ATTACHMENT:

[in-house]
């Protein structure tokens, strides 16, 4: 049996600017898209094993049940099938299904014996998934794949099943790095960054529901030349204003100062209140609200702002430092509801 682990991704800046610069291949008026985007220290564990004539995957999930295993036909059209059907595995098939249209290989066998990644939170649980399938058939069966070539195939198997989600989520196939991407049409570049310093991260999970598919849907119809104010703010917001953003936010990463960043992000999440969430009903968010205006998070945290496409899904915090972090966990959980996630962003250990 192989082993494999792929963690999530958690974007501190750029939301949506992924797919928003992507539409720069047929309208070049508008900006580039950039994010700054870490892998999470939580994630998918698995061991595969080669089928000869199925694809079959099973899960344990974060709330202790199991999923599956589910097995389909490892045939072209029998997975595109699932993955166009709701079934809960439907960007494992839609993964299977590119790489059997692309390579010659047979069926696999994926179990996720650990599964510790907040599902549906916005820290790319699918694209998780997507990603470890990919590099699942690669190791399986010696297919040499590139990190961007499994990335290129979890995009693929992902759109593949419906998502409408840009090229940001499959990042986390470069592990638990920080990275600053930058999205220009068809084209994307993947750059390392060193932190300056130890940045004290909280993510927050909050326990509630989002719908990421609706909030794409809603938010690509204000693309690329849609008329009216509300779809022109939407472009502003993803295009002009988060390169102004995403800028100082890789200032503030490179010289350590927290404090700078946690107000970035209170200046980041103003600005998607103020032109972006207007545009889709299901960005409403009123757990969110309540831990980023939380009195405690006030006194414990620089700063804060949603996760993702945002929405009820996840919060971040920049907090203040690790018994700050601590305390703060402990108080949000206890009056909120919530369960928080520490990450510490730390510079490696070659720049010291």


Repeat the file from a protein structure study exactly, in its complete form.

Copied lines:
[in-house]
């Protein structure tokens, strides 16, 4: 049996600017898209094993049940099938299904014996998934794949099943790095960054529901030349204003100062209140609200702002430092509801 682990991704800046610069291949008026985007220290564990004539995957999930295993036909059209059907595995098939249209290989066998990644939170649980399938058939069966070539195939198997989600989520196939991407049409570049310093991260999970598919849907119809104010703010917001953003936010990463960043992000999440969430009903968010205006998070945290496409899904915090972090966990959980996630962003250990 192989082993494999792929963690999530958690974007501190750029939301949506992924797919928003992507539409720069047929309208070049508008900006580039950039994010700054870490892998999470939580994630998918698995061991595969080669089928000869199925694809079959099973899960344990974060709330202790199991999923599956589910097995389909490892045939072209029998997975595109699932993955166009709701079934809960439907960007494992839609993964299977590119790489059997692309390579010659047979069926696999994926179990996720650990599964510790907040599902549906916005820290790319699918694209998780997507990603470890990919590099699942690669190791399986010696297919040499590139990190961007499994990335290129979890995009693929992902759109593949419906998502409408840009090229940001499959990042986390470069592990638990920080990275600053930058999205220009068809084209994307993947750059390392060193932190300056130890940045004290909280993510927050909050326990509630989002719908990421609706909030794409809603938010690509204000693309690329849609008329009216509300779809022109939407472009502003993803295009002009988060390169102004995403800028100082890789200032503030490179010289350590927290404090700078946690107000970035209170200046980041103003600005998607103020032109972006207007545009889709299901960005409403009123757990969110309540831990980023939380009195405690006030006194414990620089700063804060949603996760993702945002929405009820996840919060971040920049907090203040690790018994700050601590305390703060402990108080949000206890009056909120919530369960928080520490990450510490730390510079490696070659720049010291």